Designing buildings with energy consumption in mind is the topic of a free new architect guide by the American Institute of Architects.
The guide aims to help architects more accurately predict energy usage in their design projects and better understand the concept of “energy modeling.”
An Architect’s Guide to Integrating Energy Modeling in the Design Process is an 86-page step-by-step roadmap to predicting and thereby reducing the energy usage of buildings from the outset, the organization says.
A complimentary copy can be downloaded here in either Tablet or PC/Mac formats.
Written and assembled by a committee of architects, sustainability experts, and government building- science officials, and AIA staff, the guide surveys a wide swath of the building design and construction industry to present baseline best practices for empirically evaluating the energy performance of buildings, AIA says.
According to the report, “energy modeling,” in its most simple form, is a calculation engine that accepts inputs such as building geometry, system characteristics and operations schedules and produces outputs such as performance and compliance reports.
Beyond defining and making a case for energy modeling, this guide walks readers through different types of energy modeling and the individual tools and software available for it, AIA says.
The publication is divided into seven sections.
• Energy is a Design Problem
• Why Should Architects Care about Energy Modeling?
• Performance Design Process
• Performance Analysis and Modeling
• Current Tools
• Our Future Begins Today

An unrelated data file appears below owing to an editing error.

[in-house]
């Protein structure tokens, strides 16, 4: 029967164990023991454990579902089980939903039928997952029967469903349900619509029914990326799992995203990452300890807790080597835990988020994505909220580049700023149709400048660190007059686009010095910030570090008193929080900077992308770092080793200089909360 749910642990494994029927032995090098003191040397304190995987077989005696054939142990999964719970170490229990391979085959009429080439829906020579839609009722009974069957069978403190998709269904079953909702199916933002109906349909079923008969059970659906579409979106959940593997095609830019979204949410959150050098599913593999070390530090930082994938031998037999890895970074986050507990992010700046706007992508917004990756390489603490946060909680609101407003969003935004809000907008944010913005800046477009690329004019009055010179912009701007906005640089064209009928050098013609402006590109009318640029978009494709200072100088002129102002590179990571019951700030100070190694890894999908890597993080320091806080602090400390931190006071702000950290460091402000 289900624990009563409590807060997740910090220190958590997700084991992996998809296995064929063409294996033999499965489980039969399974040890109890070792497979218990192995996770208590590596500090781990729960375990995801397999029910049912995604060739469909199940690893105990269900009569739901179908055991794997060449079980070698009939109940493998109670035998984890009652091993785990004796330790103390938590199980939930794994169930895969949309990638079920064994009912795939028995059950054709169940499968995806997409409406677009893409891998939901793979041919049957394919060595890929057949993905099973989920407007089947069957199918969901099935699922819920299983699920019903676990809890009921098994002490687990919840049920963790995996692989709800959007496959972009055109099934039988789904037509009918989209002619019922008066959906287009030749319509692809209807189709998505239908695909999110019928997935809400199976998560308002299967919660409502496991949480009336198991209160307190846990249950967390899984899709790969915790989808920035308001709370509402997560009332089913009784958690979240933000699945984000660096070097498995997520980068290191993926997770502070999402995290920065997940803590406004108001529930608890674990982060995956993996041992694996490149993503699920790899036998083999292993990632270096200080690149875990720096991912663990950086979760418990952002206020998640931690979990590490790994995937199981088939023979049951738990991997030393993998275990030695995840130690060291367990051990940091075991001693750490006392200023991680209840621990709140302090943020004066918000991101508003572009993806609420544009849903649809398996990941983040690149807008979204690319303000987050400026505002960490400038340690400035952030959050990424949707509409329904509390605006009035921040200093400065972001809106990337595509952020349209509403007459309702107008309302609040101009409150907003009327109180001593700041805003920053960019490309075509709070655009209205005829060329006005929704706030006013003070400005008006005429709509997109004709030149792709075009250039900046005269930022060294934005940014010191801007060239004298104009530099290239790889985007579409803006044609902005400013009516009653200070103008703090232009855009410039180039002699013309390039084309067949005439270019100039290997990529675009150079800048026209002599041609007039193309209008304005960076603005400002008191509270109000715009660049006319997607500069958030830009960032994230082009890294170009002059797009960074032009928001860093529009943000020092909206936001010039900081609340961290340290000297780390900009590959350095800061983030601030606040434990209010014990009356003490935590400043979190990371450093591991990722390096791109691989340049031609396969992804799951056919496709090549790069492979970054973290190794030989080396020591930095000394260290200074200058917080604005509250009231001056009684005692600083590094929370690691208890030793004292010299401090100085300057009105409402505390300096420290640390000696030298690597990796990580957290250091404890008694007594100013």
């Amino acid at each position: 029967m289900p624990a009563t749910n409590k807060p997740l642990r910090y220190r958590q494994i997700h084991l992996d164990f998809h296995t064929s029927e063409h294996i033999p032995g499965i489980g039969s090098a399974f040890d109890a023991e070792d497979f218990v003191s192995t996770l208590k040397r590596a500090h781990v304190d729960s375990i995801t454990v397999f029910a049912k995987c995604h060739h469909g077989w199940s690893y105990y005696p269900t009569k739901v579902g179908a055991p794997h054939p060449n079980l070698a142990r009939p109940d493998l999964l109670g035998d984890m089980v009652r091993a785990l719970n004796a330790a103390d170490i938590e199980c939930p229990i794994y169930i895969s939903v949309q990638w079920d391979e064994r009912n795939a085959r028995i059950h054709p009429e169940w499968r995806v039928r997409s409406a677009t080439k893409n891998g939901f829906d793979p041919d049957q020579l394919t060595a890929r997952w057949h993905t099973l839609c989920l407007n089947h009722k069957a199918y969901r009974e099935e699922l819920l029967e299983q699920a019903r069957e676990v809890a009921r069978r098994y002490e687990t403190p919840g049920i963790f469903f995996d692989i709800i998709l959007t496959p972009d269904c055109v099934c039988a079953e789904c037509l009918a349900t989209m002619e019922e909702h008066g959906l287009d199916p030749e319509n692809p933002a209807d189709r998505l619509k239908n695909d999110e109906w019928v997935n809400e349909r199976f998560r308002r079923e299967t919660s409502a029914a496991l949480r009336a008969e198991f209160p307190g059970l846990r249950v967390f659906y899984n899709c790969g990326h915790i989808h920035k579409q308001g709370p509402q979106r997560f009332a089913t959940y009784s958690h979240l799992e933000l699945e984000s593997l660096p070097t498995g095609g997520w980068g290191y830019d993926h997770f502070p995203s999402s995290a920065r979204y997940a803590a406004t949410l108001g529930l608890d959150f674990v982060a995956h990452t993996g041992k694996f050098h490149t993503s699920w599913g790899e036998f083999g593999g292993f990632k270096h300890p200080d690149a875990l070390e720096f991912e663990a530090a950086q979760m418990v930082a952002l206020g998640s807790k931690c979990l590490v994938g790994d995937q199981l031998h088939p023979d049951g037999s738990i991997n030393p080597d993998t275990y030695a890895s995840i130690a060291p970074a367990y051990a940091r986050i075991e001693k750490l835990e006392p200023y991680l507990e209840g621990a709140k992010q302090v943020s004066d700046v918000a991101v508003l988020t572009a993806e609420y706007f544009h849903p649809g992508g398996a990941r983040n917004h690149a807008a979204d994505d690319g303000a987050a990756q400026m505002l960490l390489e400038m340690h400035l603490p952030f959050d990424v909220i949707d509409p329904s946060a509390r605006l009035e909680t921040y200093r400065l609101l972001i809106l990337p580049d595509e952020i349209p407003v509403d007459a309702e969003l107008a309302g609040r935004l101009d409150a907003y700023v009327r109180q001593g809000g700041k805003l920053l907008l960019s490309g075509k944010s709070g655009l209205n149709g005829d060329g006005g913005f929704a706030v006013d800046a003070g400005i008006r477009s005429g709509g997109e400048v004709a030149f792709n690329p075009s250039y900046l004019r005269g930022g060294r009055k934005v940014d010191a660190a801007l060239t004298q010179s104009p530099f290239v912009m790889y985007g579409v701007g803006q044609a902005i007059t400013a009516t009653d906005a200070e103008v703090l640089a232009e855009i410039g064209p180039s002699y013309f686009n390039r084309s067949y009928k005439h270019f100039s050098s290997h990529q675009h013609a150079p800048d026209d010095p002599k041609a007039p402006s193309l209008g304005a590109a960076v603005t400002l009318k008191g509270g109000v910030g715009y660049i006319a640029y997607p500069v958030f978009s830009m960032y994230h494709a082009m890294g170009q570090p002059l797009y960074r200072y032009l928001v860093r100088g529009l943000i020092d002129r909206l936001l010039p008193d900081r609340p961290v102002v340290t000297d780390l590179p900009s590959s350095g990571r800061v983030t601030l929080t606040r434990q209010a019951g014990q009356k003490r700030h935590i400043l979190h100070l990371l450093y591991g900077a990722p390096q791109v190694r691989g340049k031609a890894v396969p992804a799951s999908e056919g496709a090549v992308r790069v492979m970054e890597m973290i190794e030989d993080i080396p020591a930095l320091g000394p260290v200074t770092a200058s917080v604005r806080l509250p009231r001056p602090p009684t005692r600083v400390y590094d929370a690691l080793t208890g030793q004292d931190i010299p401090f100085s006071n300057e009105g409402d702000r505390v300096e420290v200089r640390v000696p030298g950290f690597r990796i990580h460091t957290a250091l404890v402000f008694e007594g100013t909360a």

• Additional Resources and Credits
Because energy modeling is a relatively new technical specialty, the guide also discusses how to bring the concept to other building team members, like engineers, contractors and clients, AIA says.
“From initial exploratory design concepts to code compliance and ongoing energy maintenance, this manual covers the entire spectrum of design and building,” according to the organization.
Considering Energy ‘Early and Often’
“Energy modeling is fast becoming a more useful means to better inform major design decisions early and often throughout the building design process,” according to AIA President, Jeff Potter, FAIA.
The guide can help practitioners lead their clients toward energy-efficiency goals, green-code compliance and building-certification programs, he added.
“It is imperative for the entire design and construction industry to be cognizant of the energy use implication buildings have, in terms of limited resources, climate change, and rising utility costs. This guide provides the energy modeling fundamentals that can serve the client’s high expectations and ultimately reduce energy costs and greenhouse gas emissions.”
Helping Owners Meet Targets
New York City, San Francisco, Philadelphia, Washington, D.C., and other cities nationwide have passed regulations requiring nonresidential building owners to measure and report their buildings’ annual energy use, AIA said.
“By employing energy modeling during the design phase, it will become much easier for building owners to meet energy efficiency targets,” AIA notes.